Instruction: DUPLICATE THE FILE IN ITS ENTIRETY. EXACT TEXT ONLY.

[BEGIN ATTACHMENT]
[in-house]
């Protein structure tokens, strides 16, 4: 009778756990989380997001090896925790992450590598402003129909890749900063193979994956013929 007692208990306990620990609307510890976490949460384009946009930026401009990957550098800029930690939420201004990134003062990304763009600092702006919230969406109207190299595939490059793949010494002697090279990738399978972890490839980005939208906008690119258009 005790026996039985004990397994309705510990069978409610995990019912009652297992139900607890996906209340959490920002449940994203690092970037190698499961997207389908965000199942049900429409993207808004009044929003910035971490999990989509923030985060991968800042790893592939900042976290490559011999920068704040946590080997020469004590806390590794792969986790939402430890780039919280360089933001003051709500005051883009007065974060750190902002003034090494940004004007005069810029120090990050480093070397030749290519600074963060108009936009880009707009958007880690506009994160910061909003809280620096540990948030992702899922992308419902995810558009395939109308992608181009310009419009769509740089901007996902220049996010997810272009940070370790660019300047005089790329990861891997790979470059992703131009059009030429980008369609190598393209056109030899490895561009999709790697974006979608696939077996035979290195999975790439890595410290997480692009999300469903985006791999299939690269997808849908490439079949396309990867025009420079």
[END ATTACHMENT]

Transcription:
[in-house]
């Protein structure tokens, strides 16, 4: 009778756990989380997001090896925790992450590598402003129909890749900063193979994956013929 007692208990306990620990609307510890976490949460384009946009930026401009990957550098800029930690939420201004990134003062990304763009600092702006919230969406109207190299595939490059793949010494002697090279990738399978972890490839980005939208906008690119258009 005790026996039985004990397994309705510990069978409610995990019912009652297992139900607890996906209340959490920002449940994203690092970037190698499961997207389908965000199942049900429409993207808004009044929003910035971490999990989509923030985060991968800042790893592939900042976290490559011999920068704040946590080997020469004590806390590794792969986790939402430890780039919280360089933001003051709500005051883009007065974060750190902002003034090494940004004007005069810029120090990050480093070397030749290519600074963060108009936009880009707009958007880690506009994160910061909003809280620096540990948030992702899922992308419902995810558009395939109308992608181009310009419009769509740089901007996902220049996010997810272009940070370790660019300047005089790329990861891997790979470059992703131009059009030429980008369609190598393209056109030899490895561009999709790697974006979608696939077996035979290195999975790439890595410290997480692009999300469903985006791999299939690269997808849908490439079949396309990867025009420079």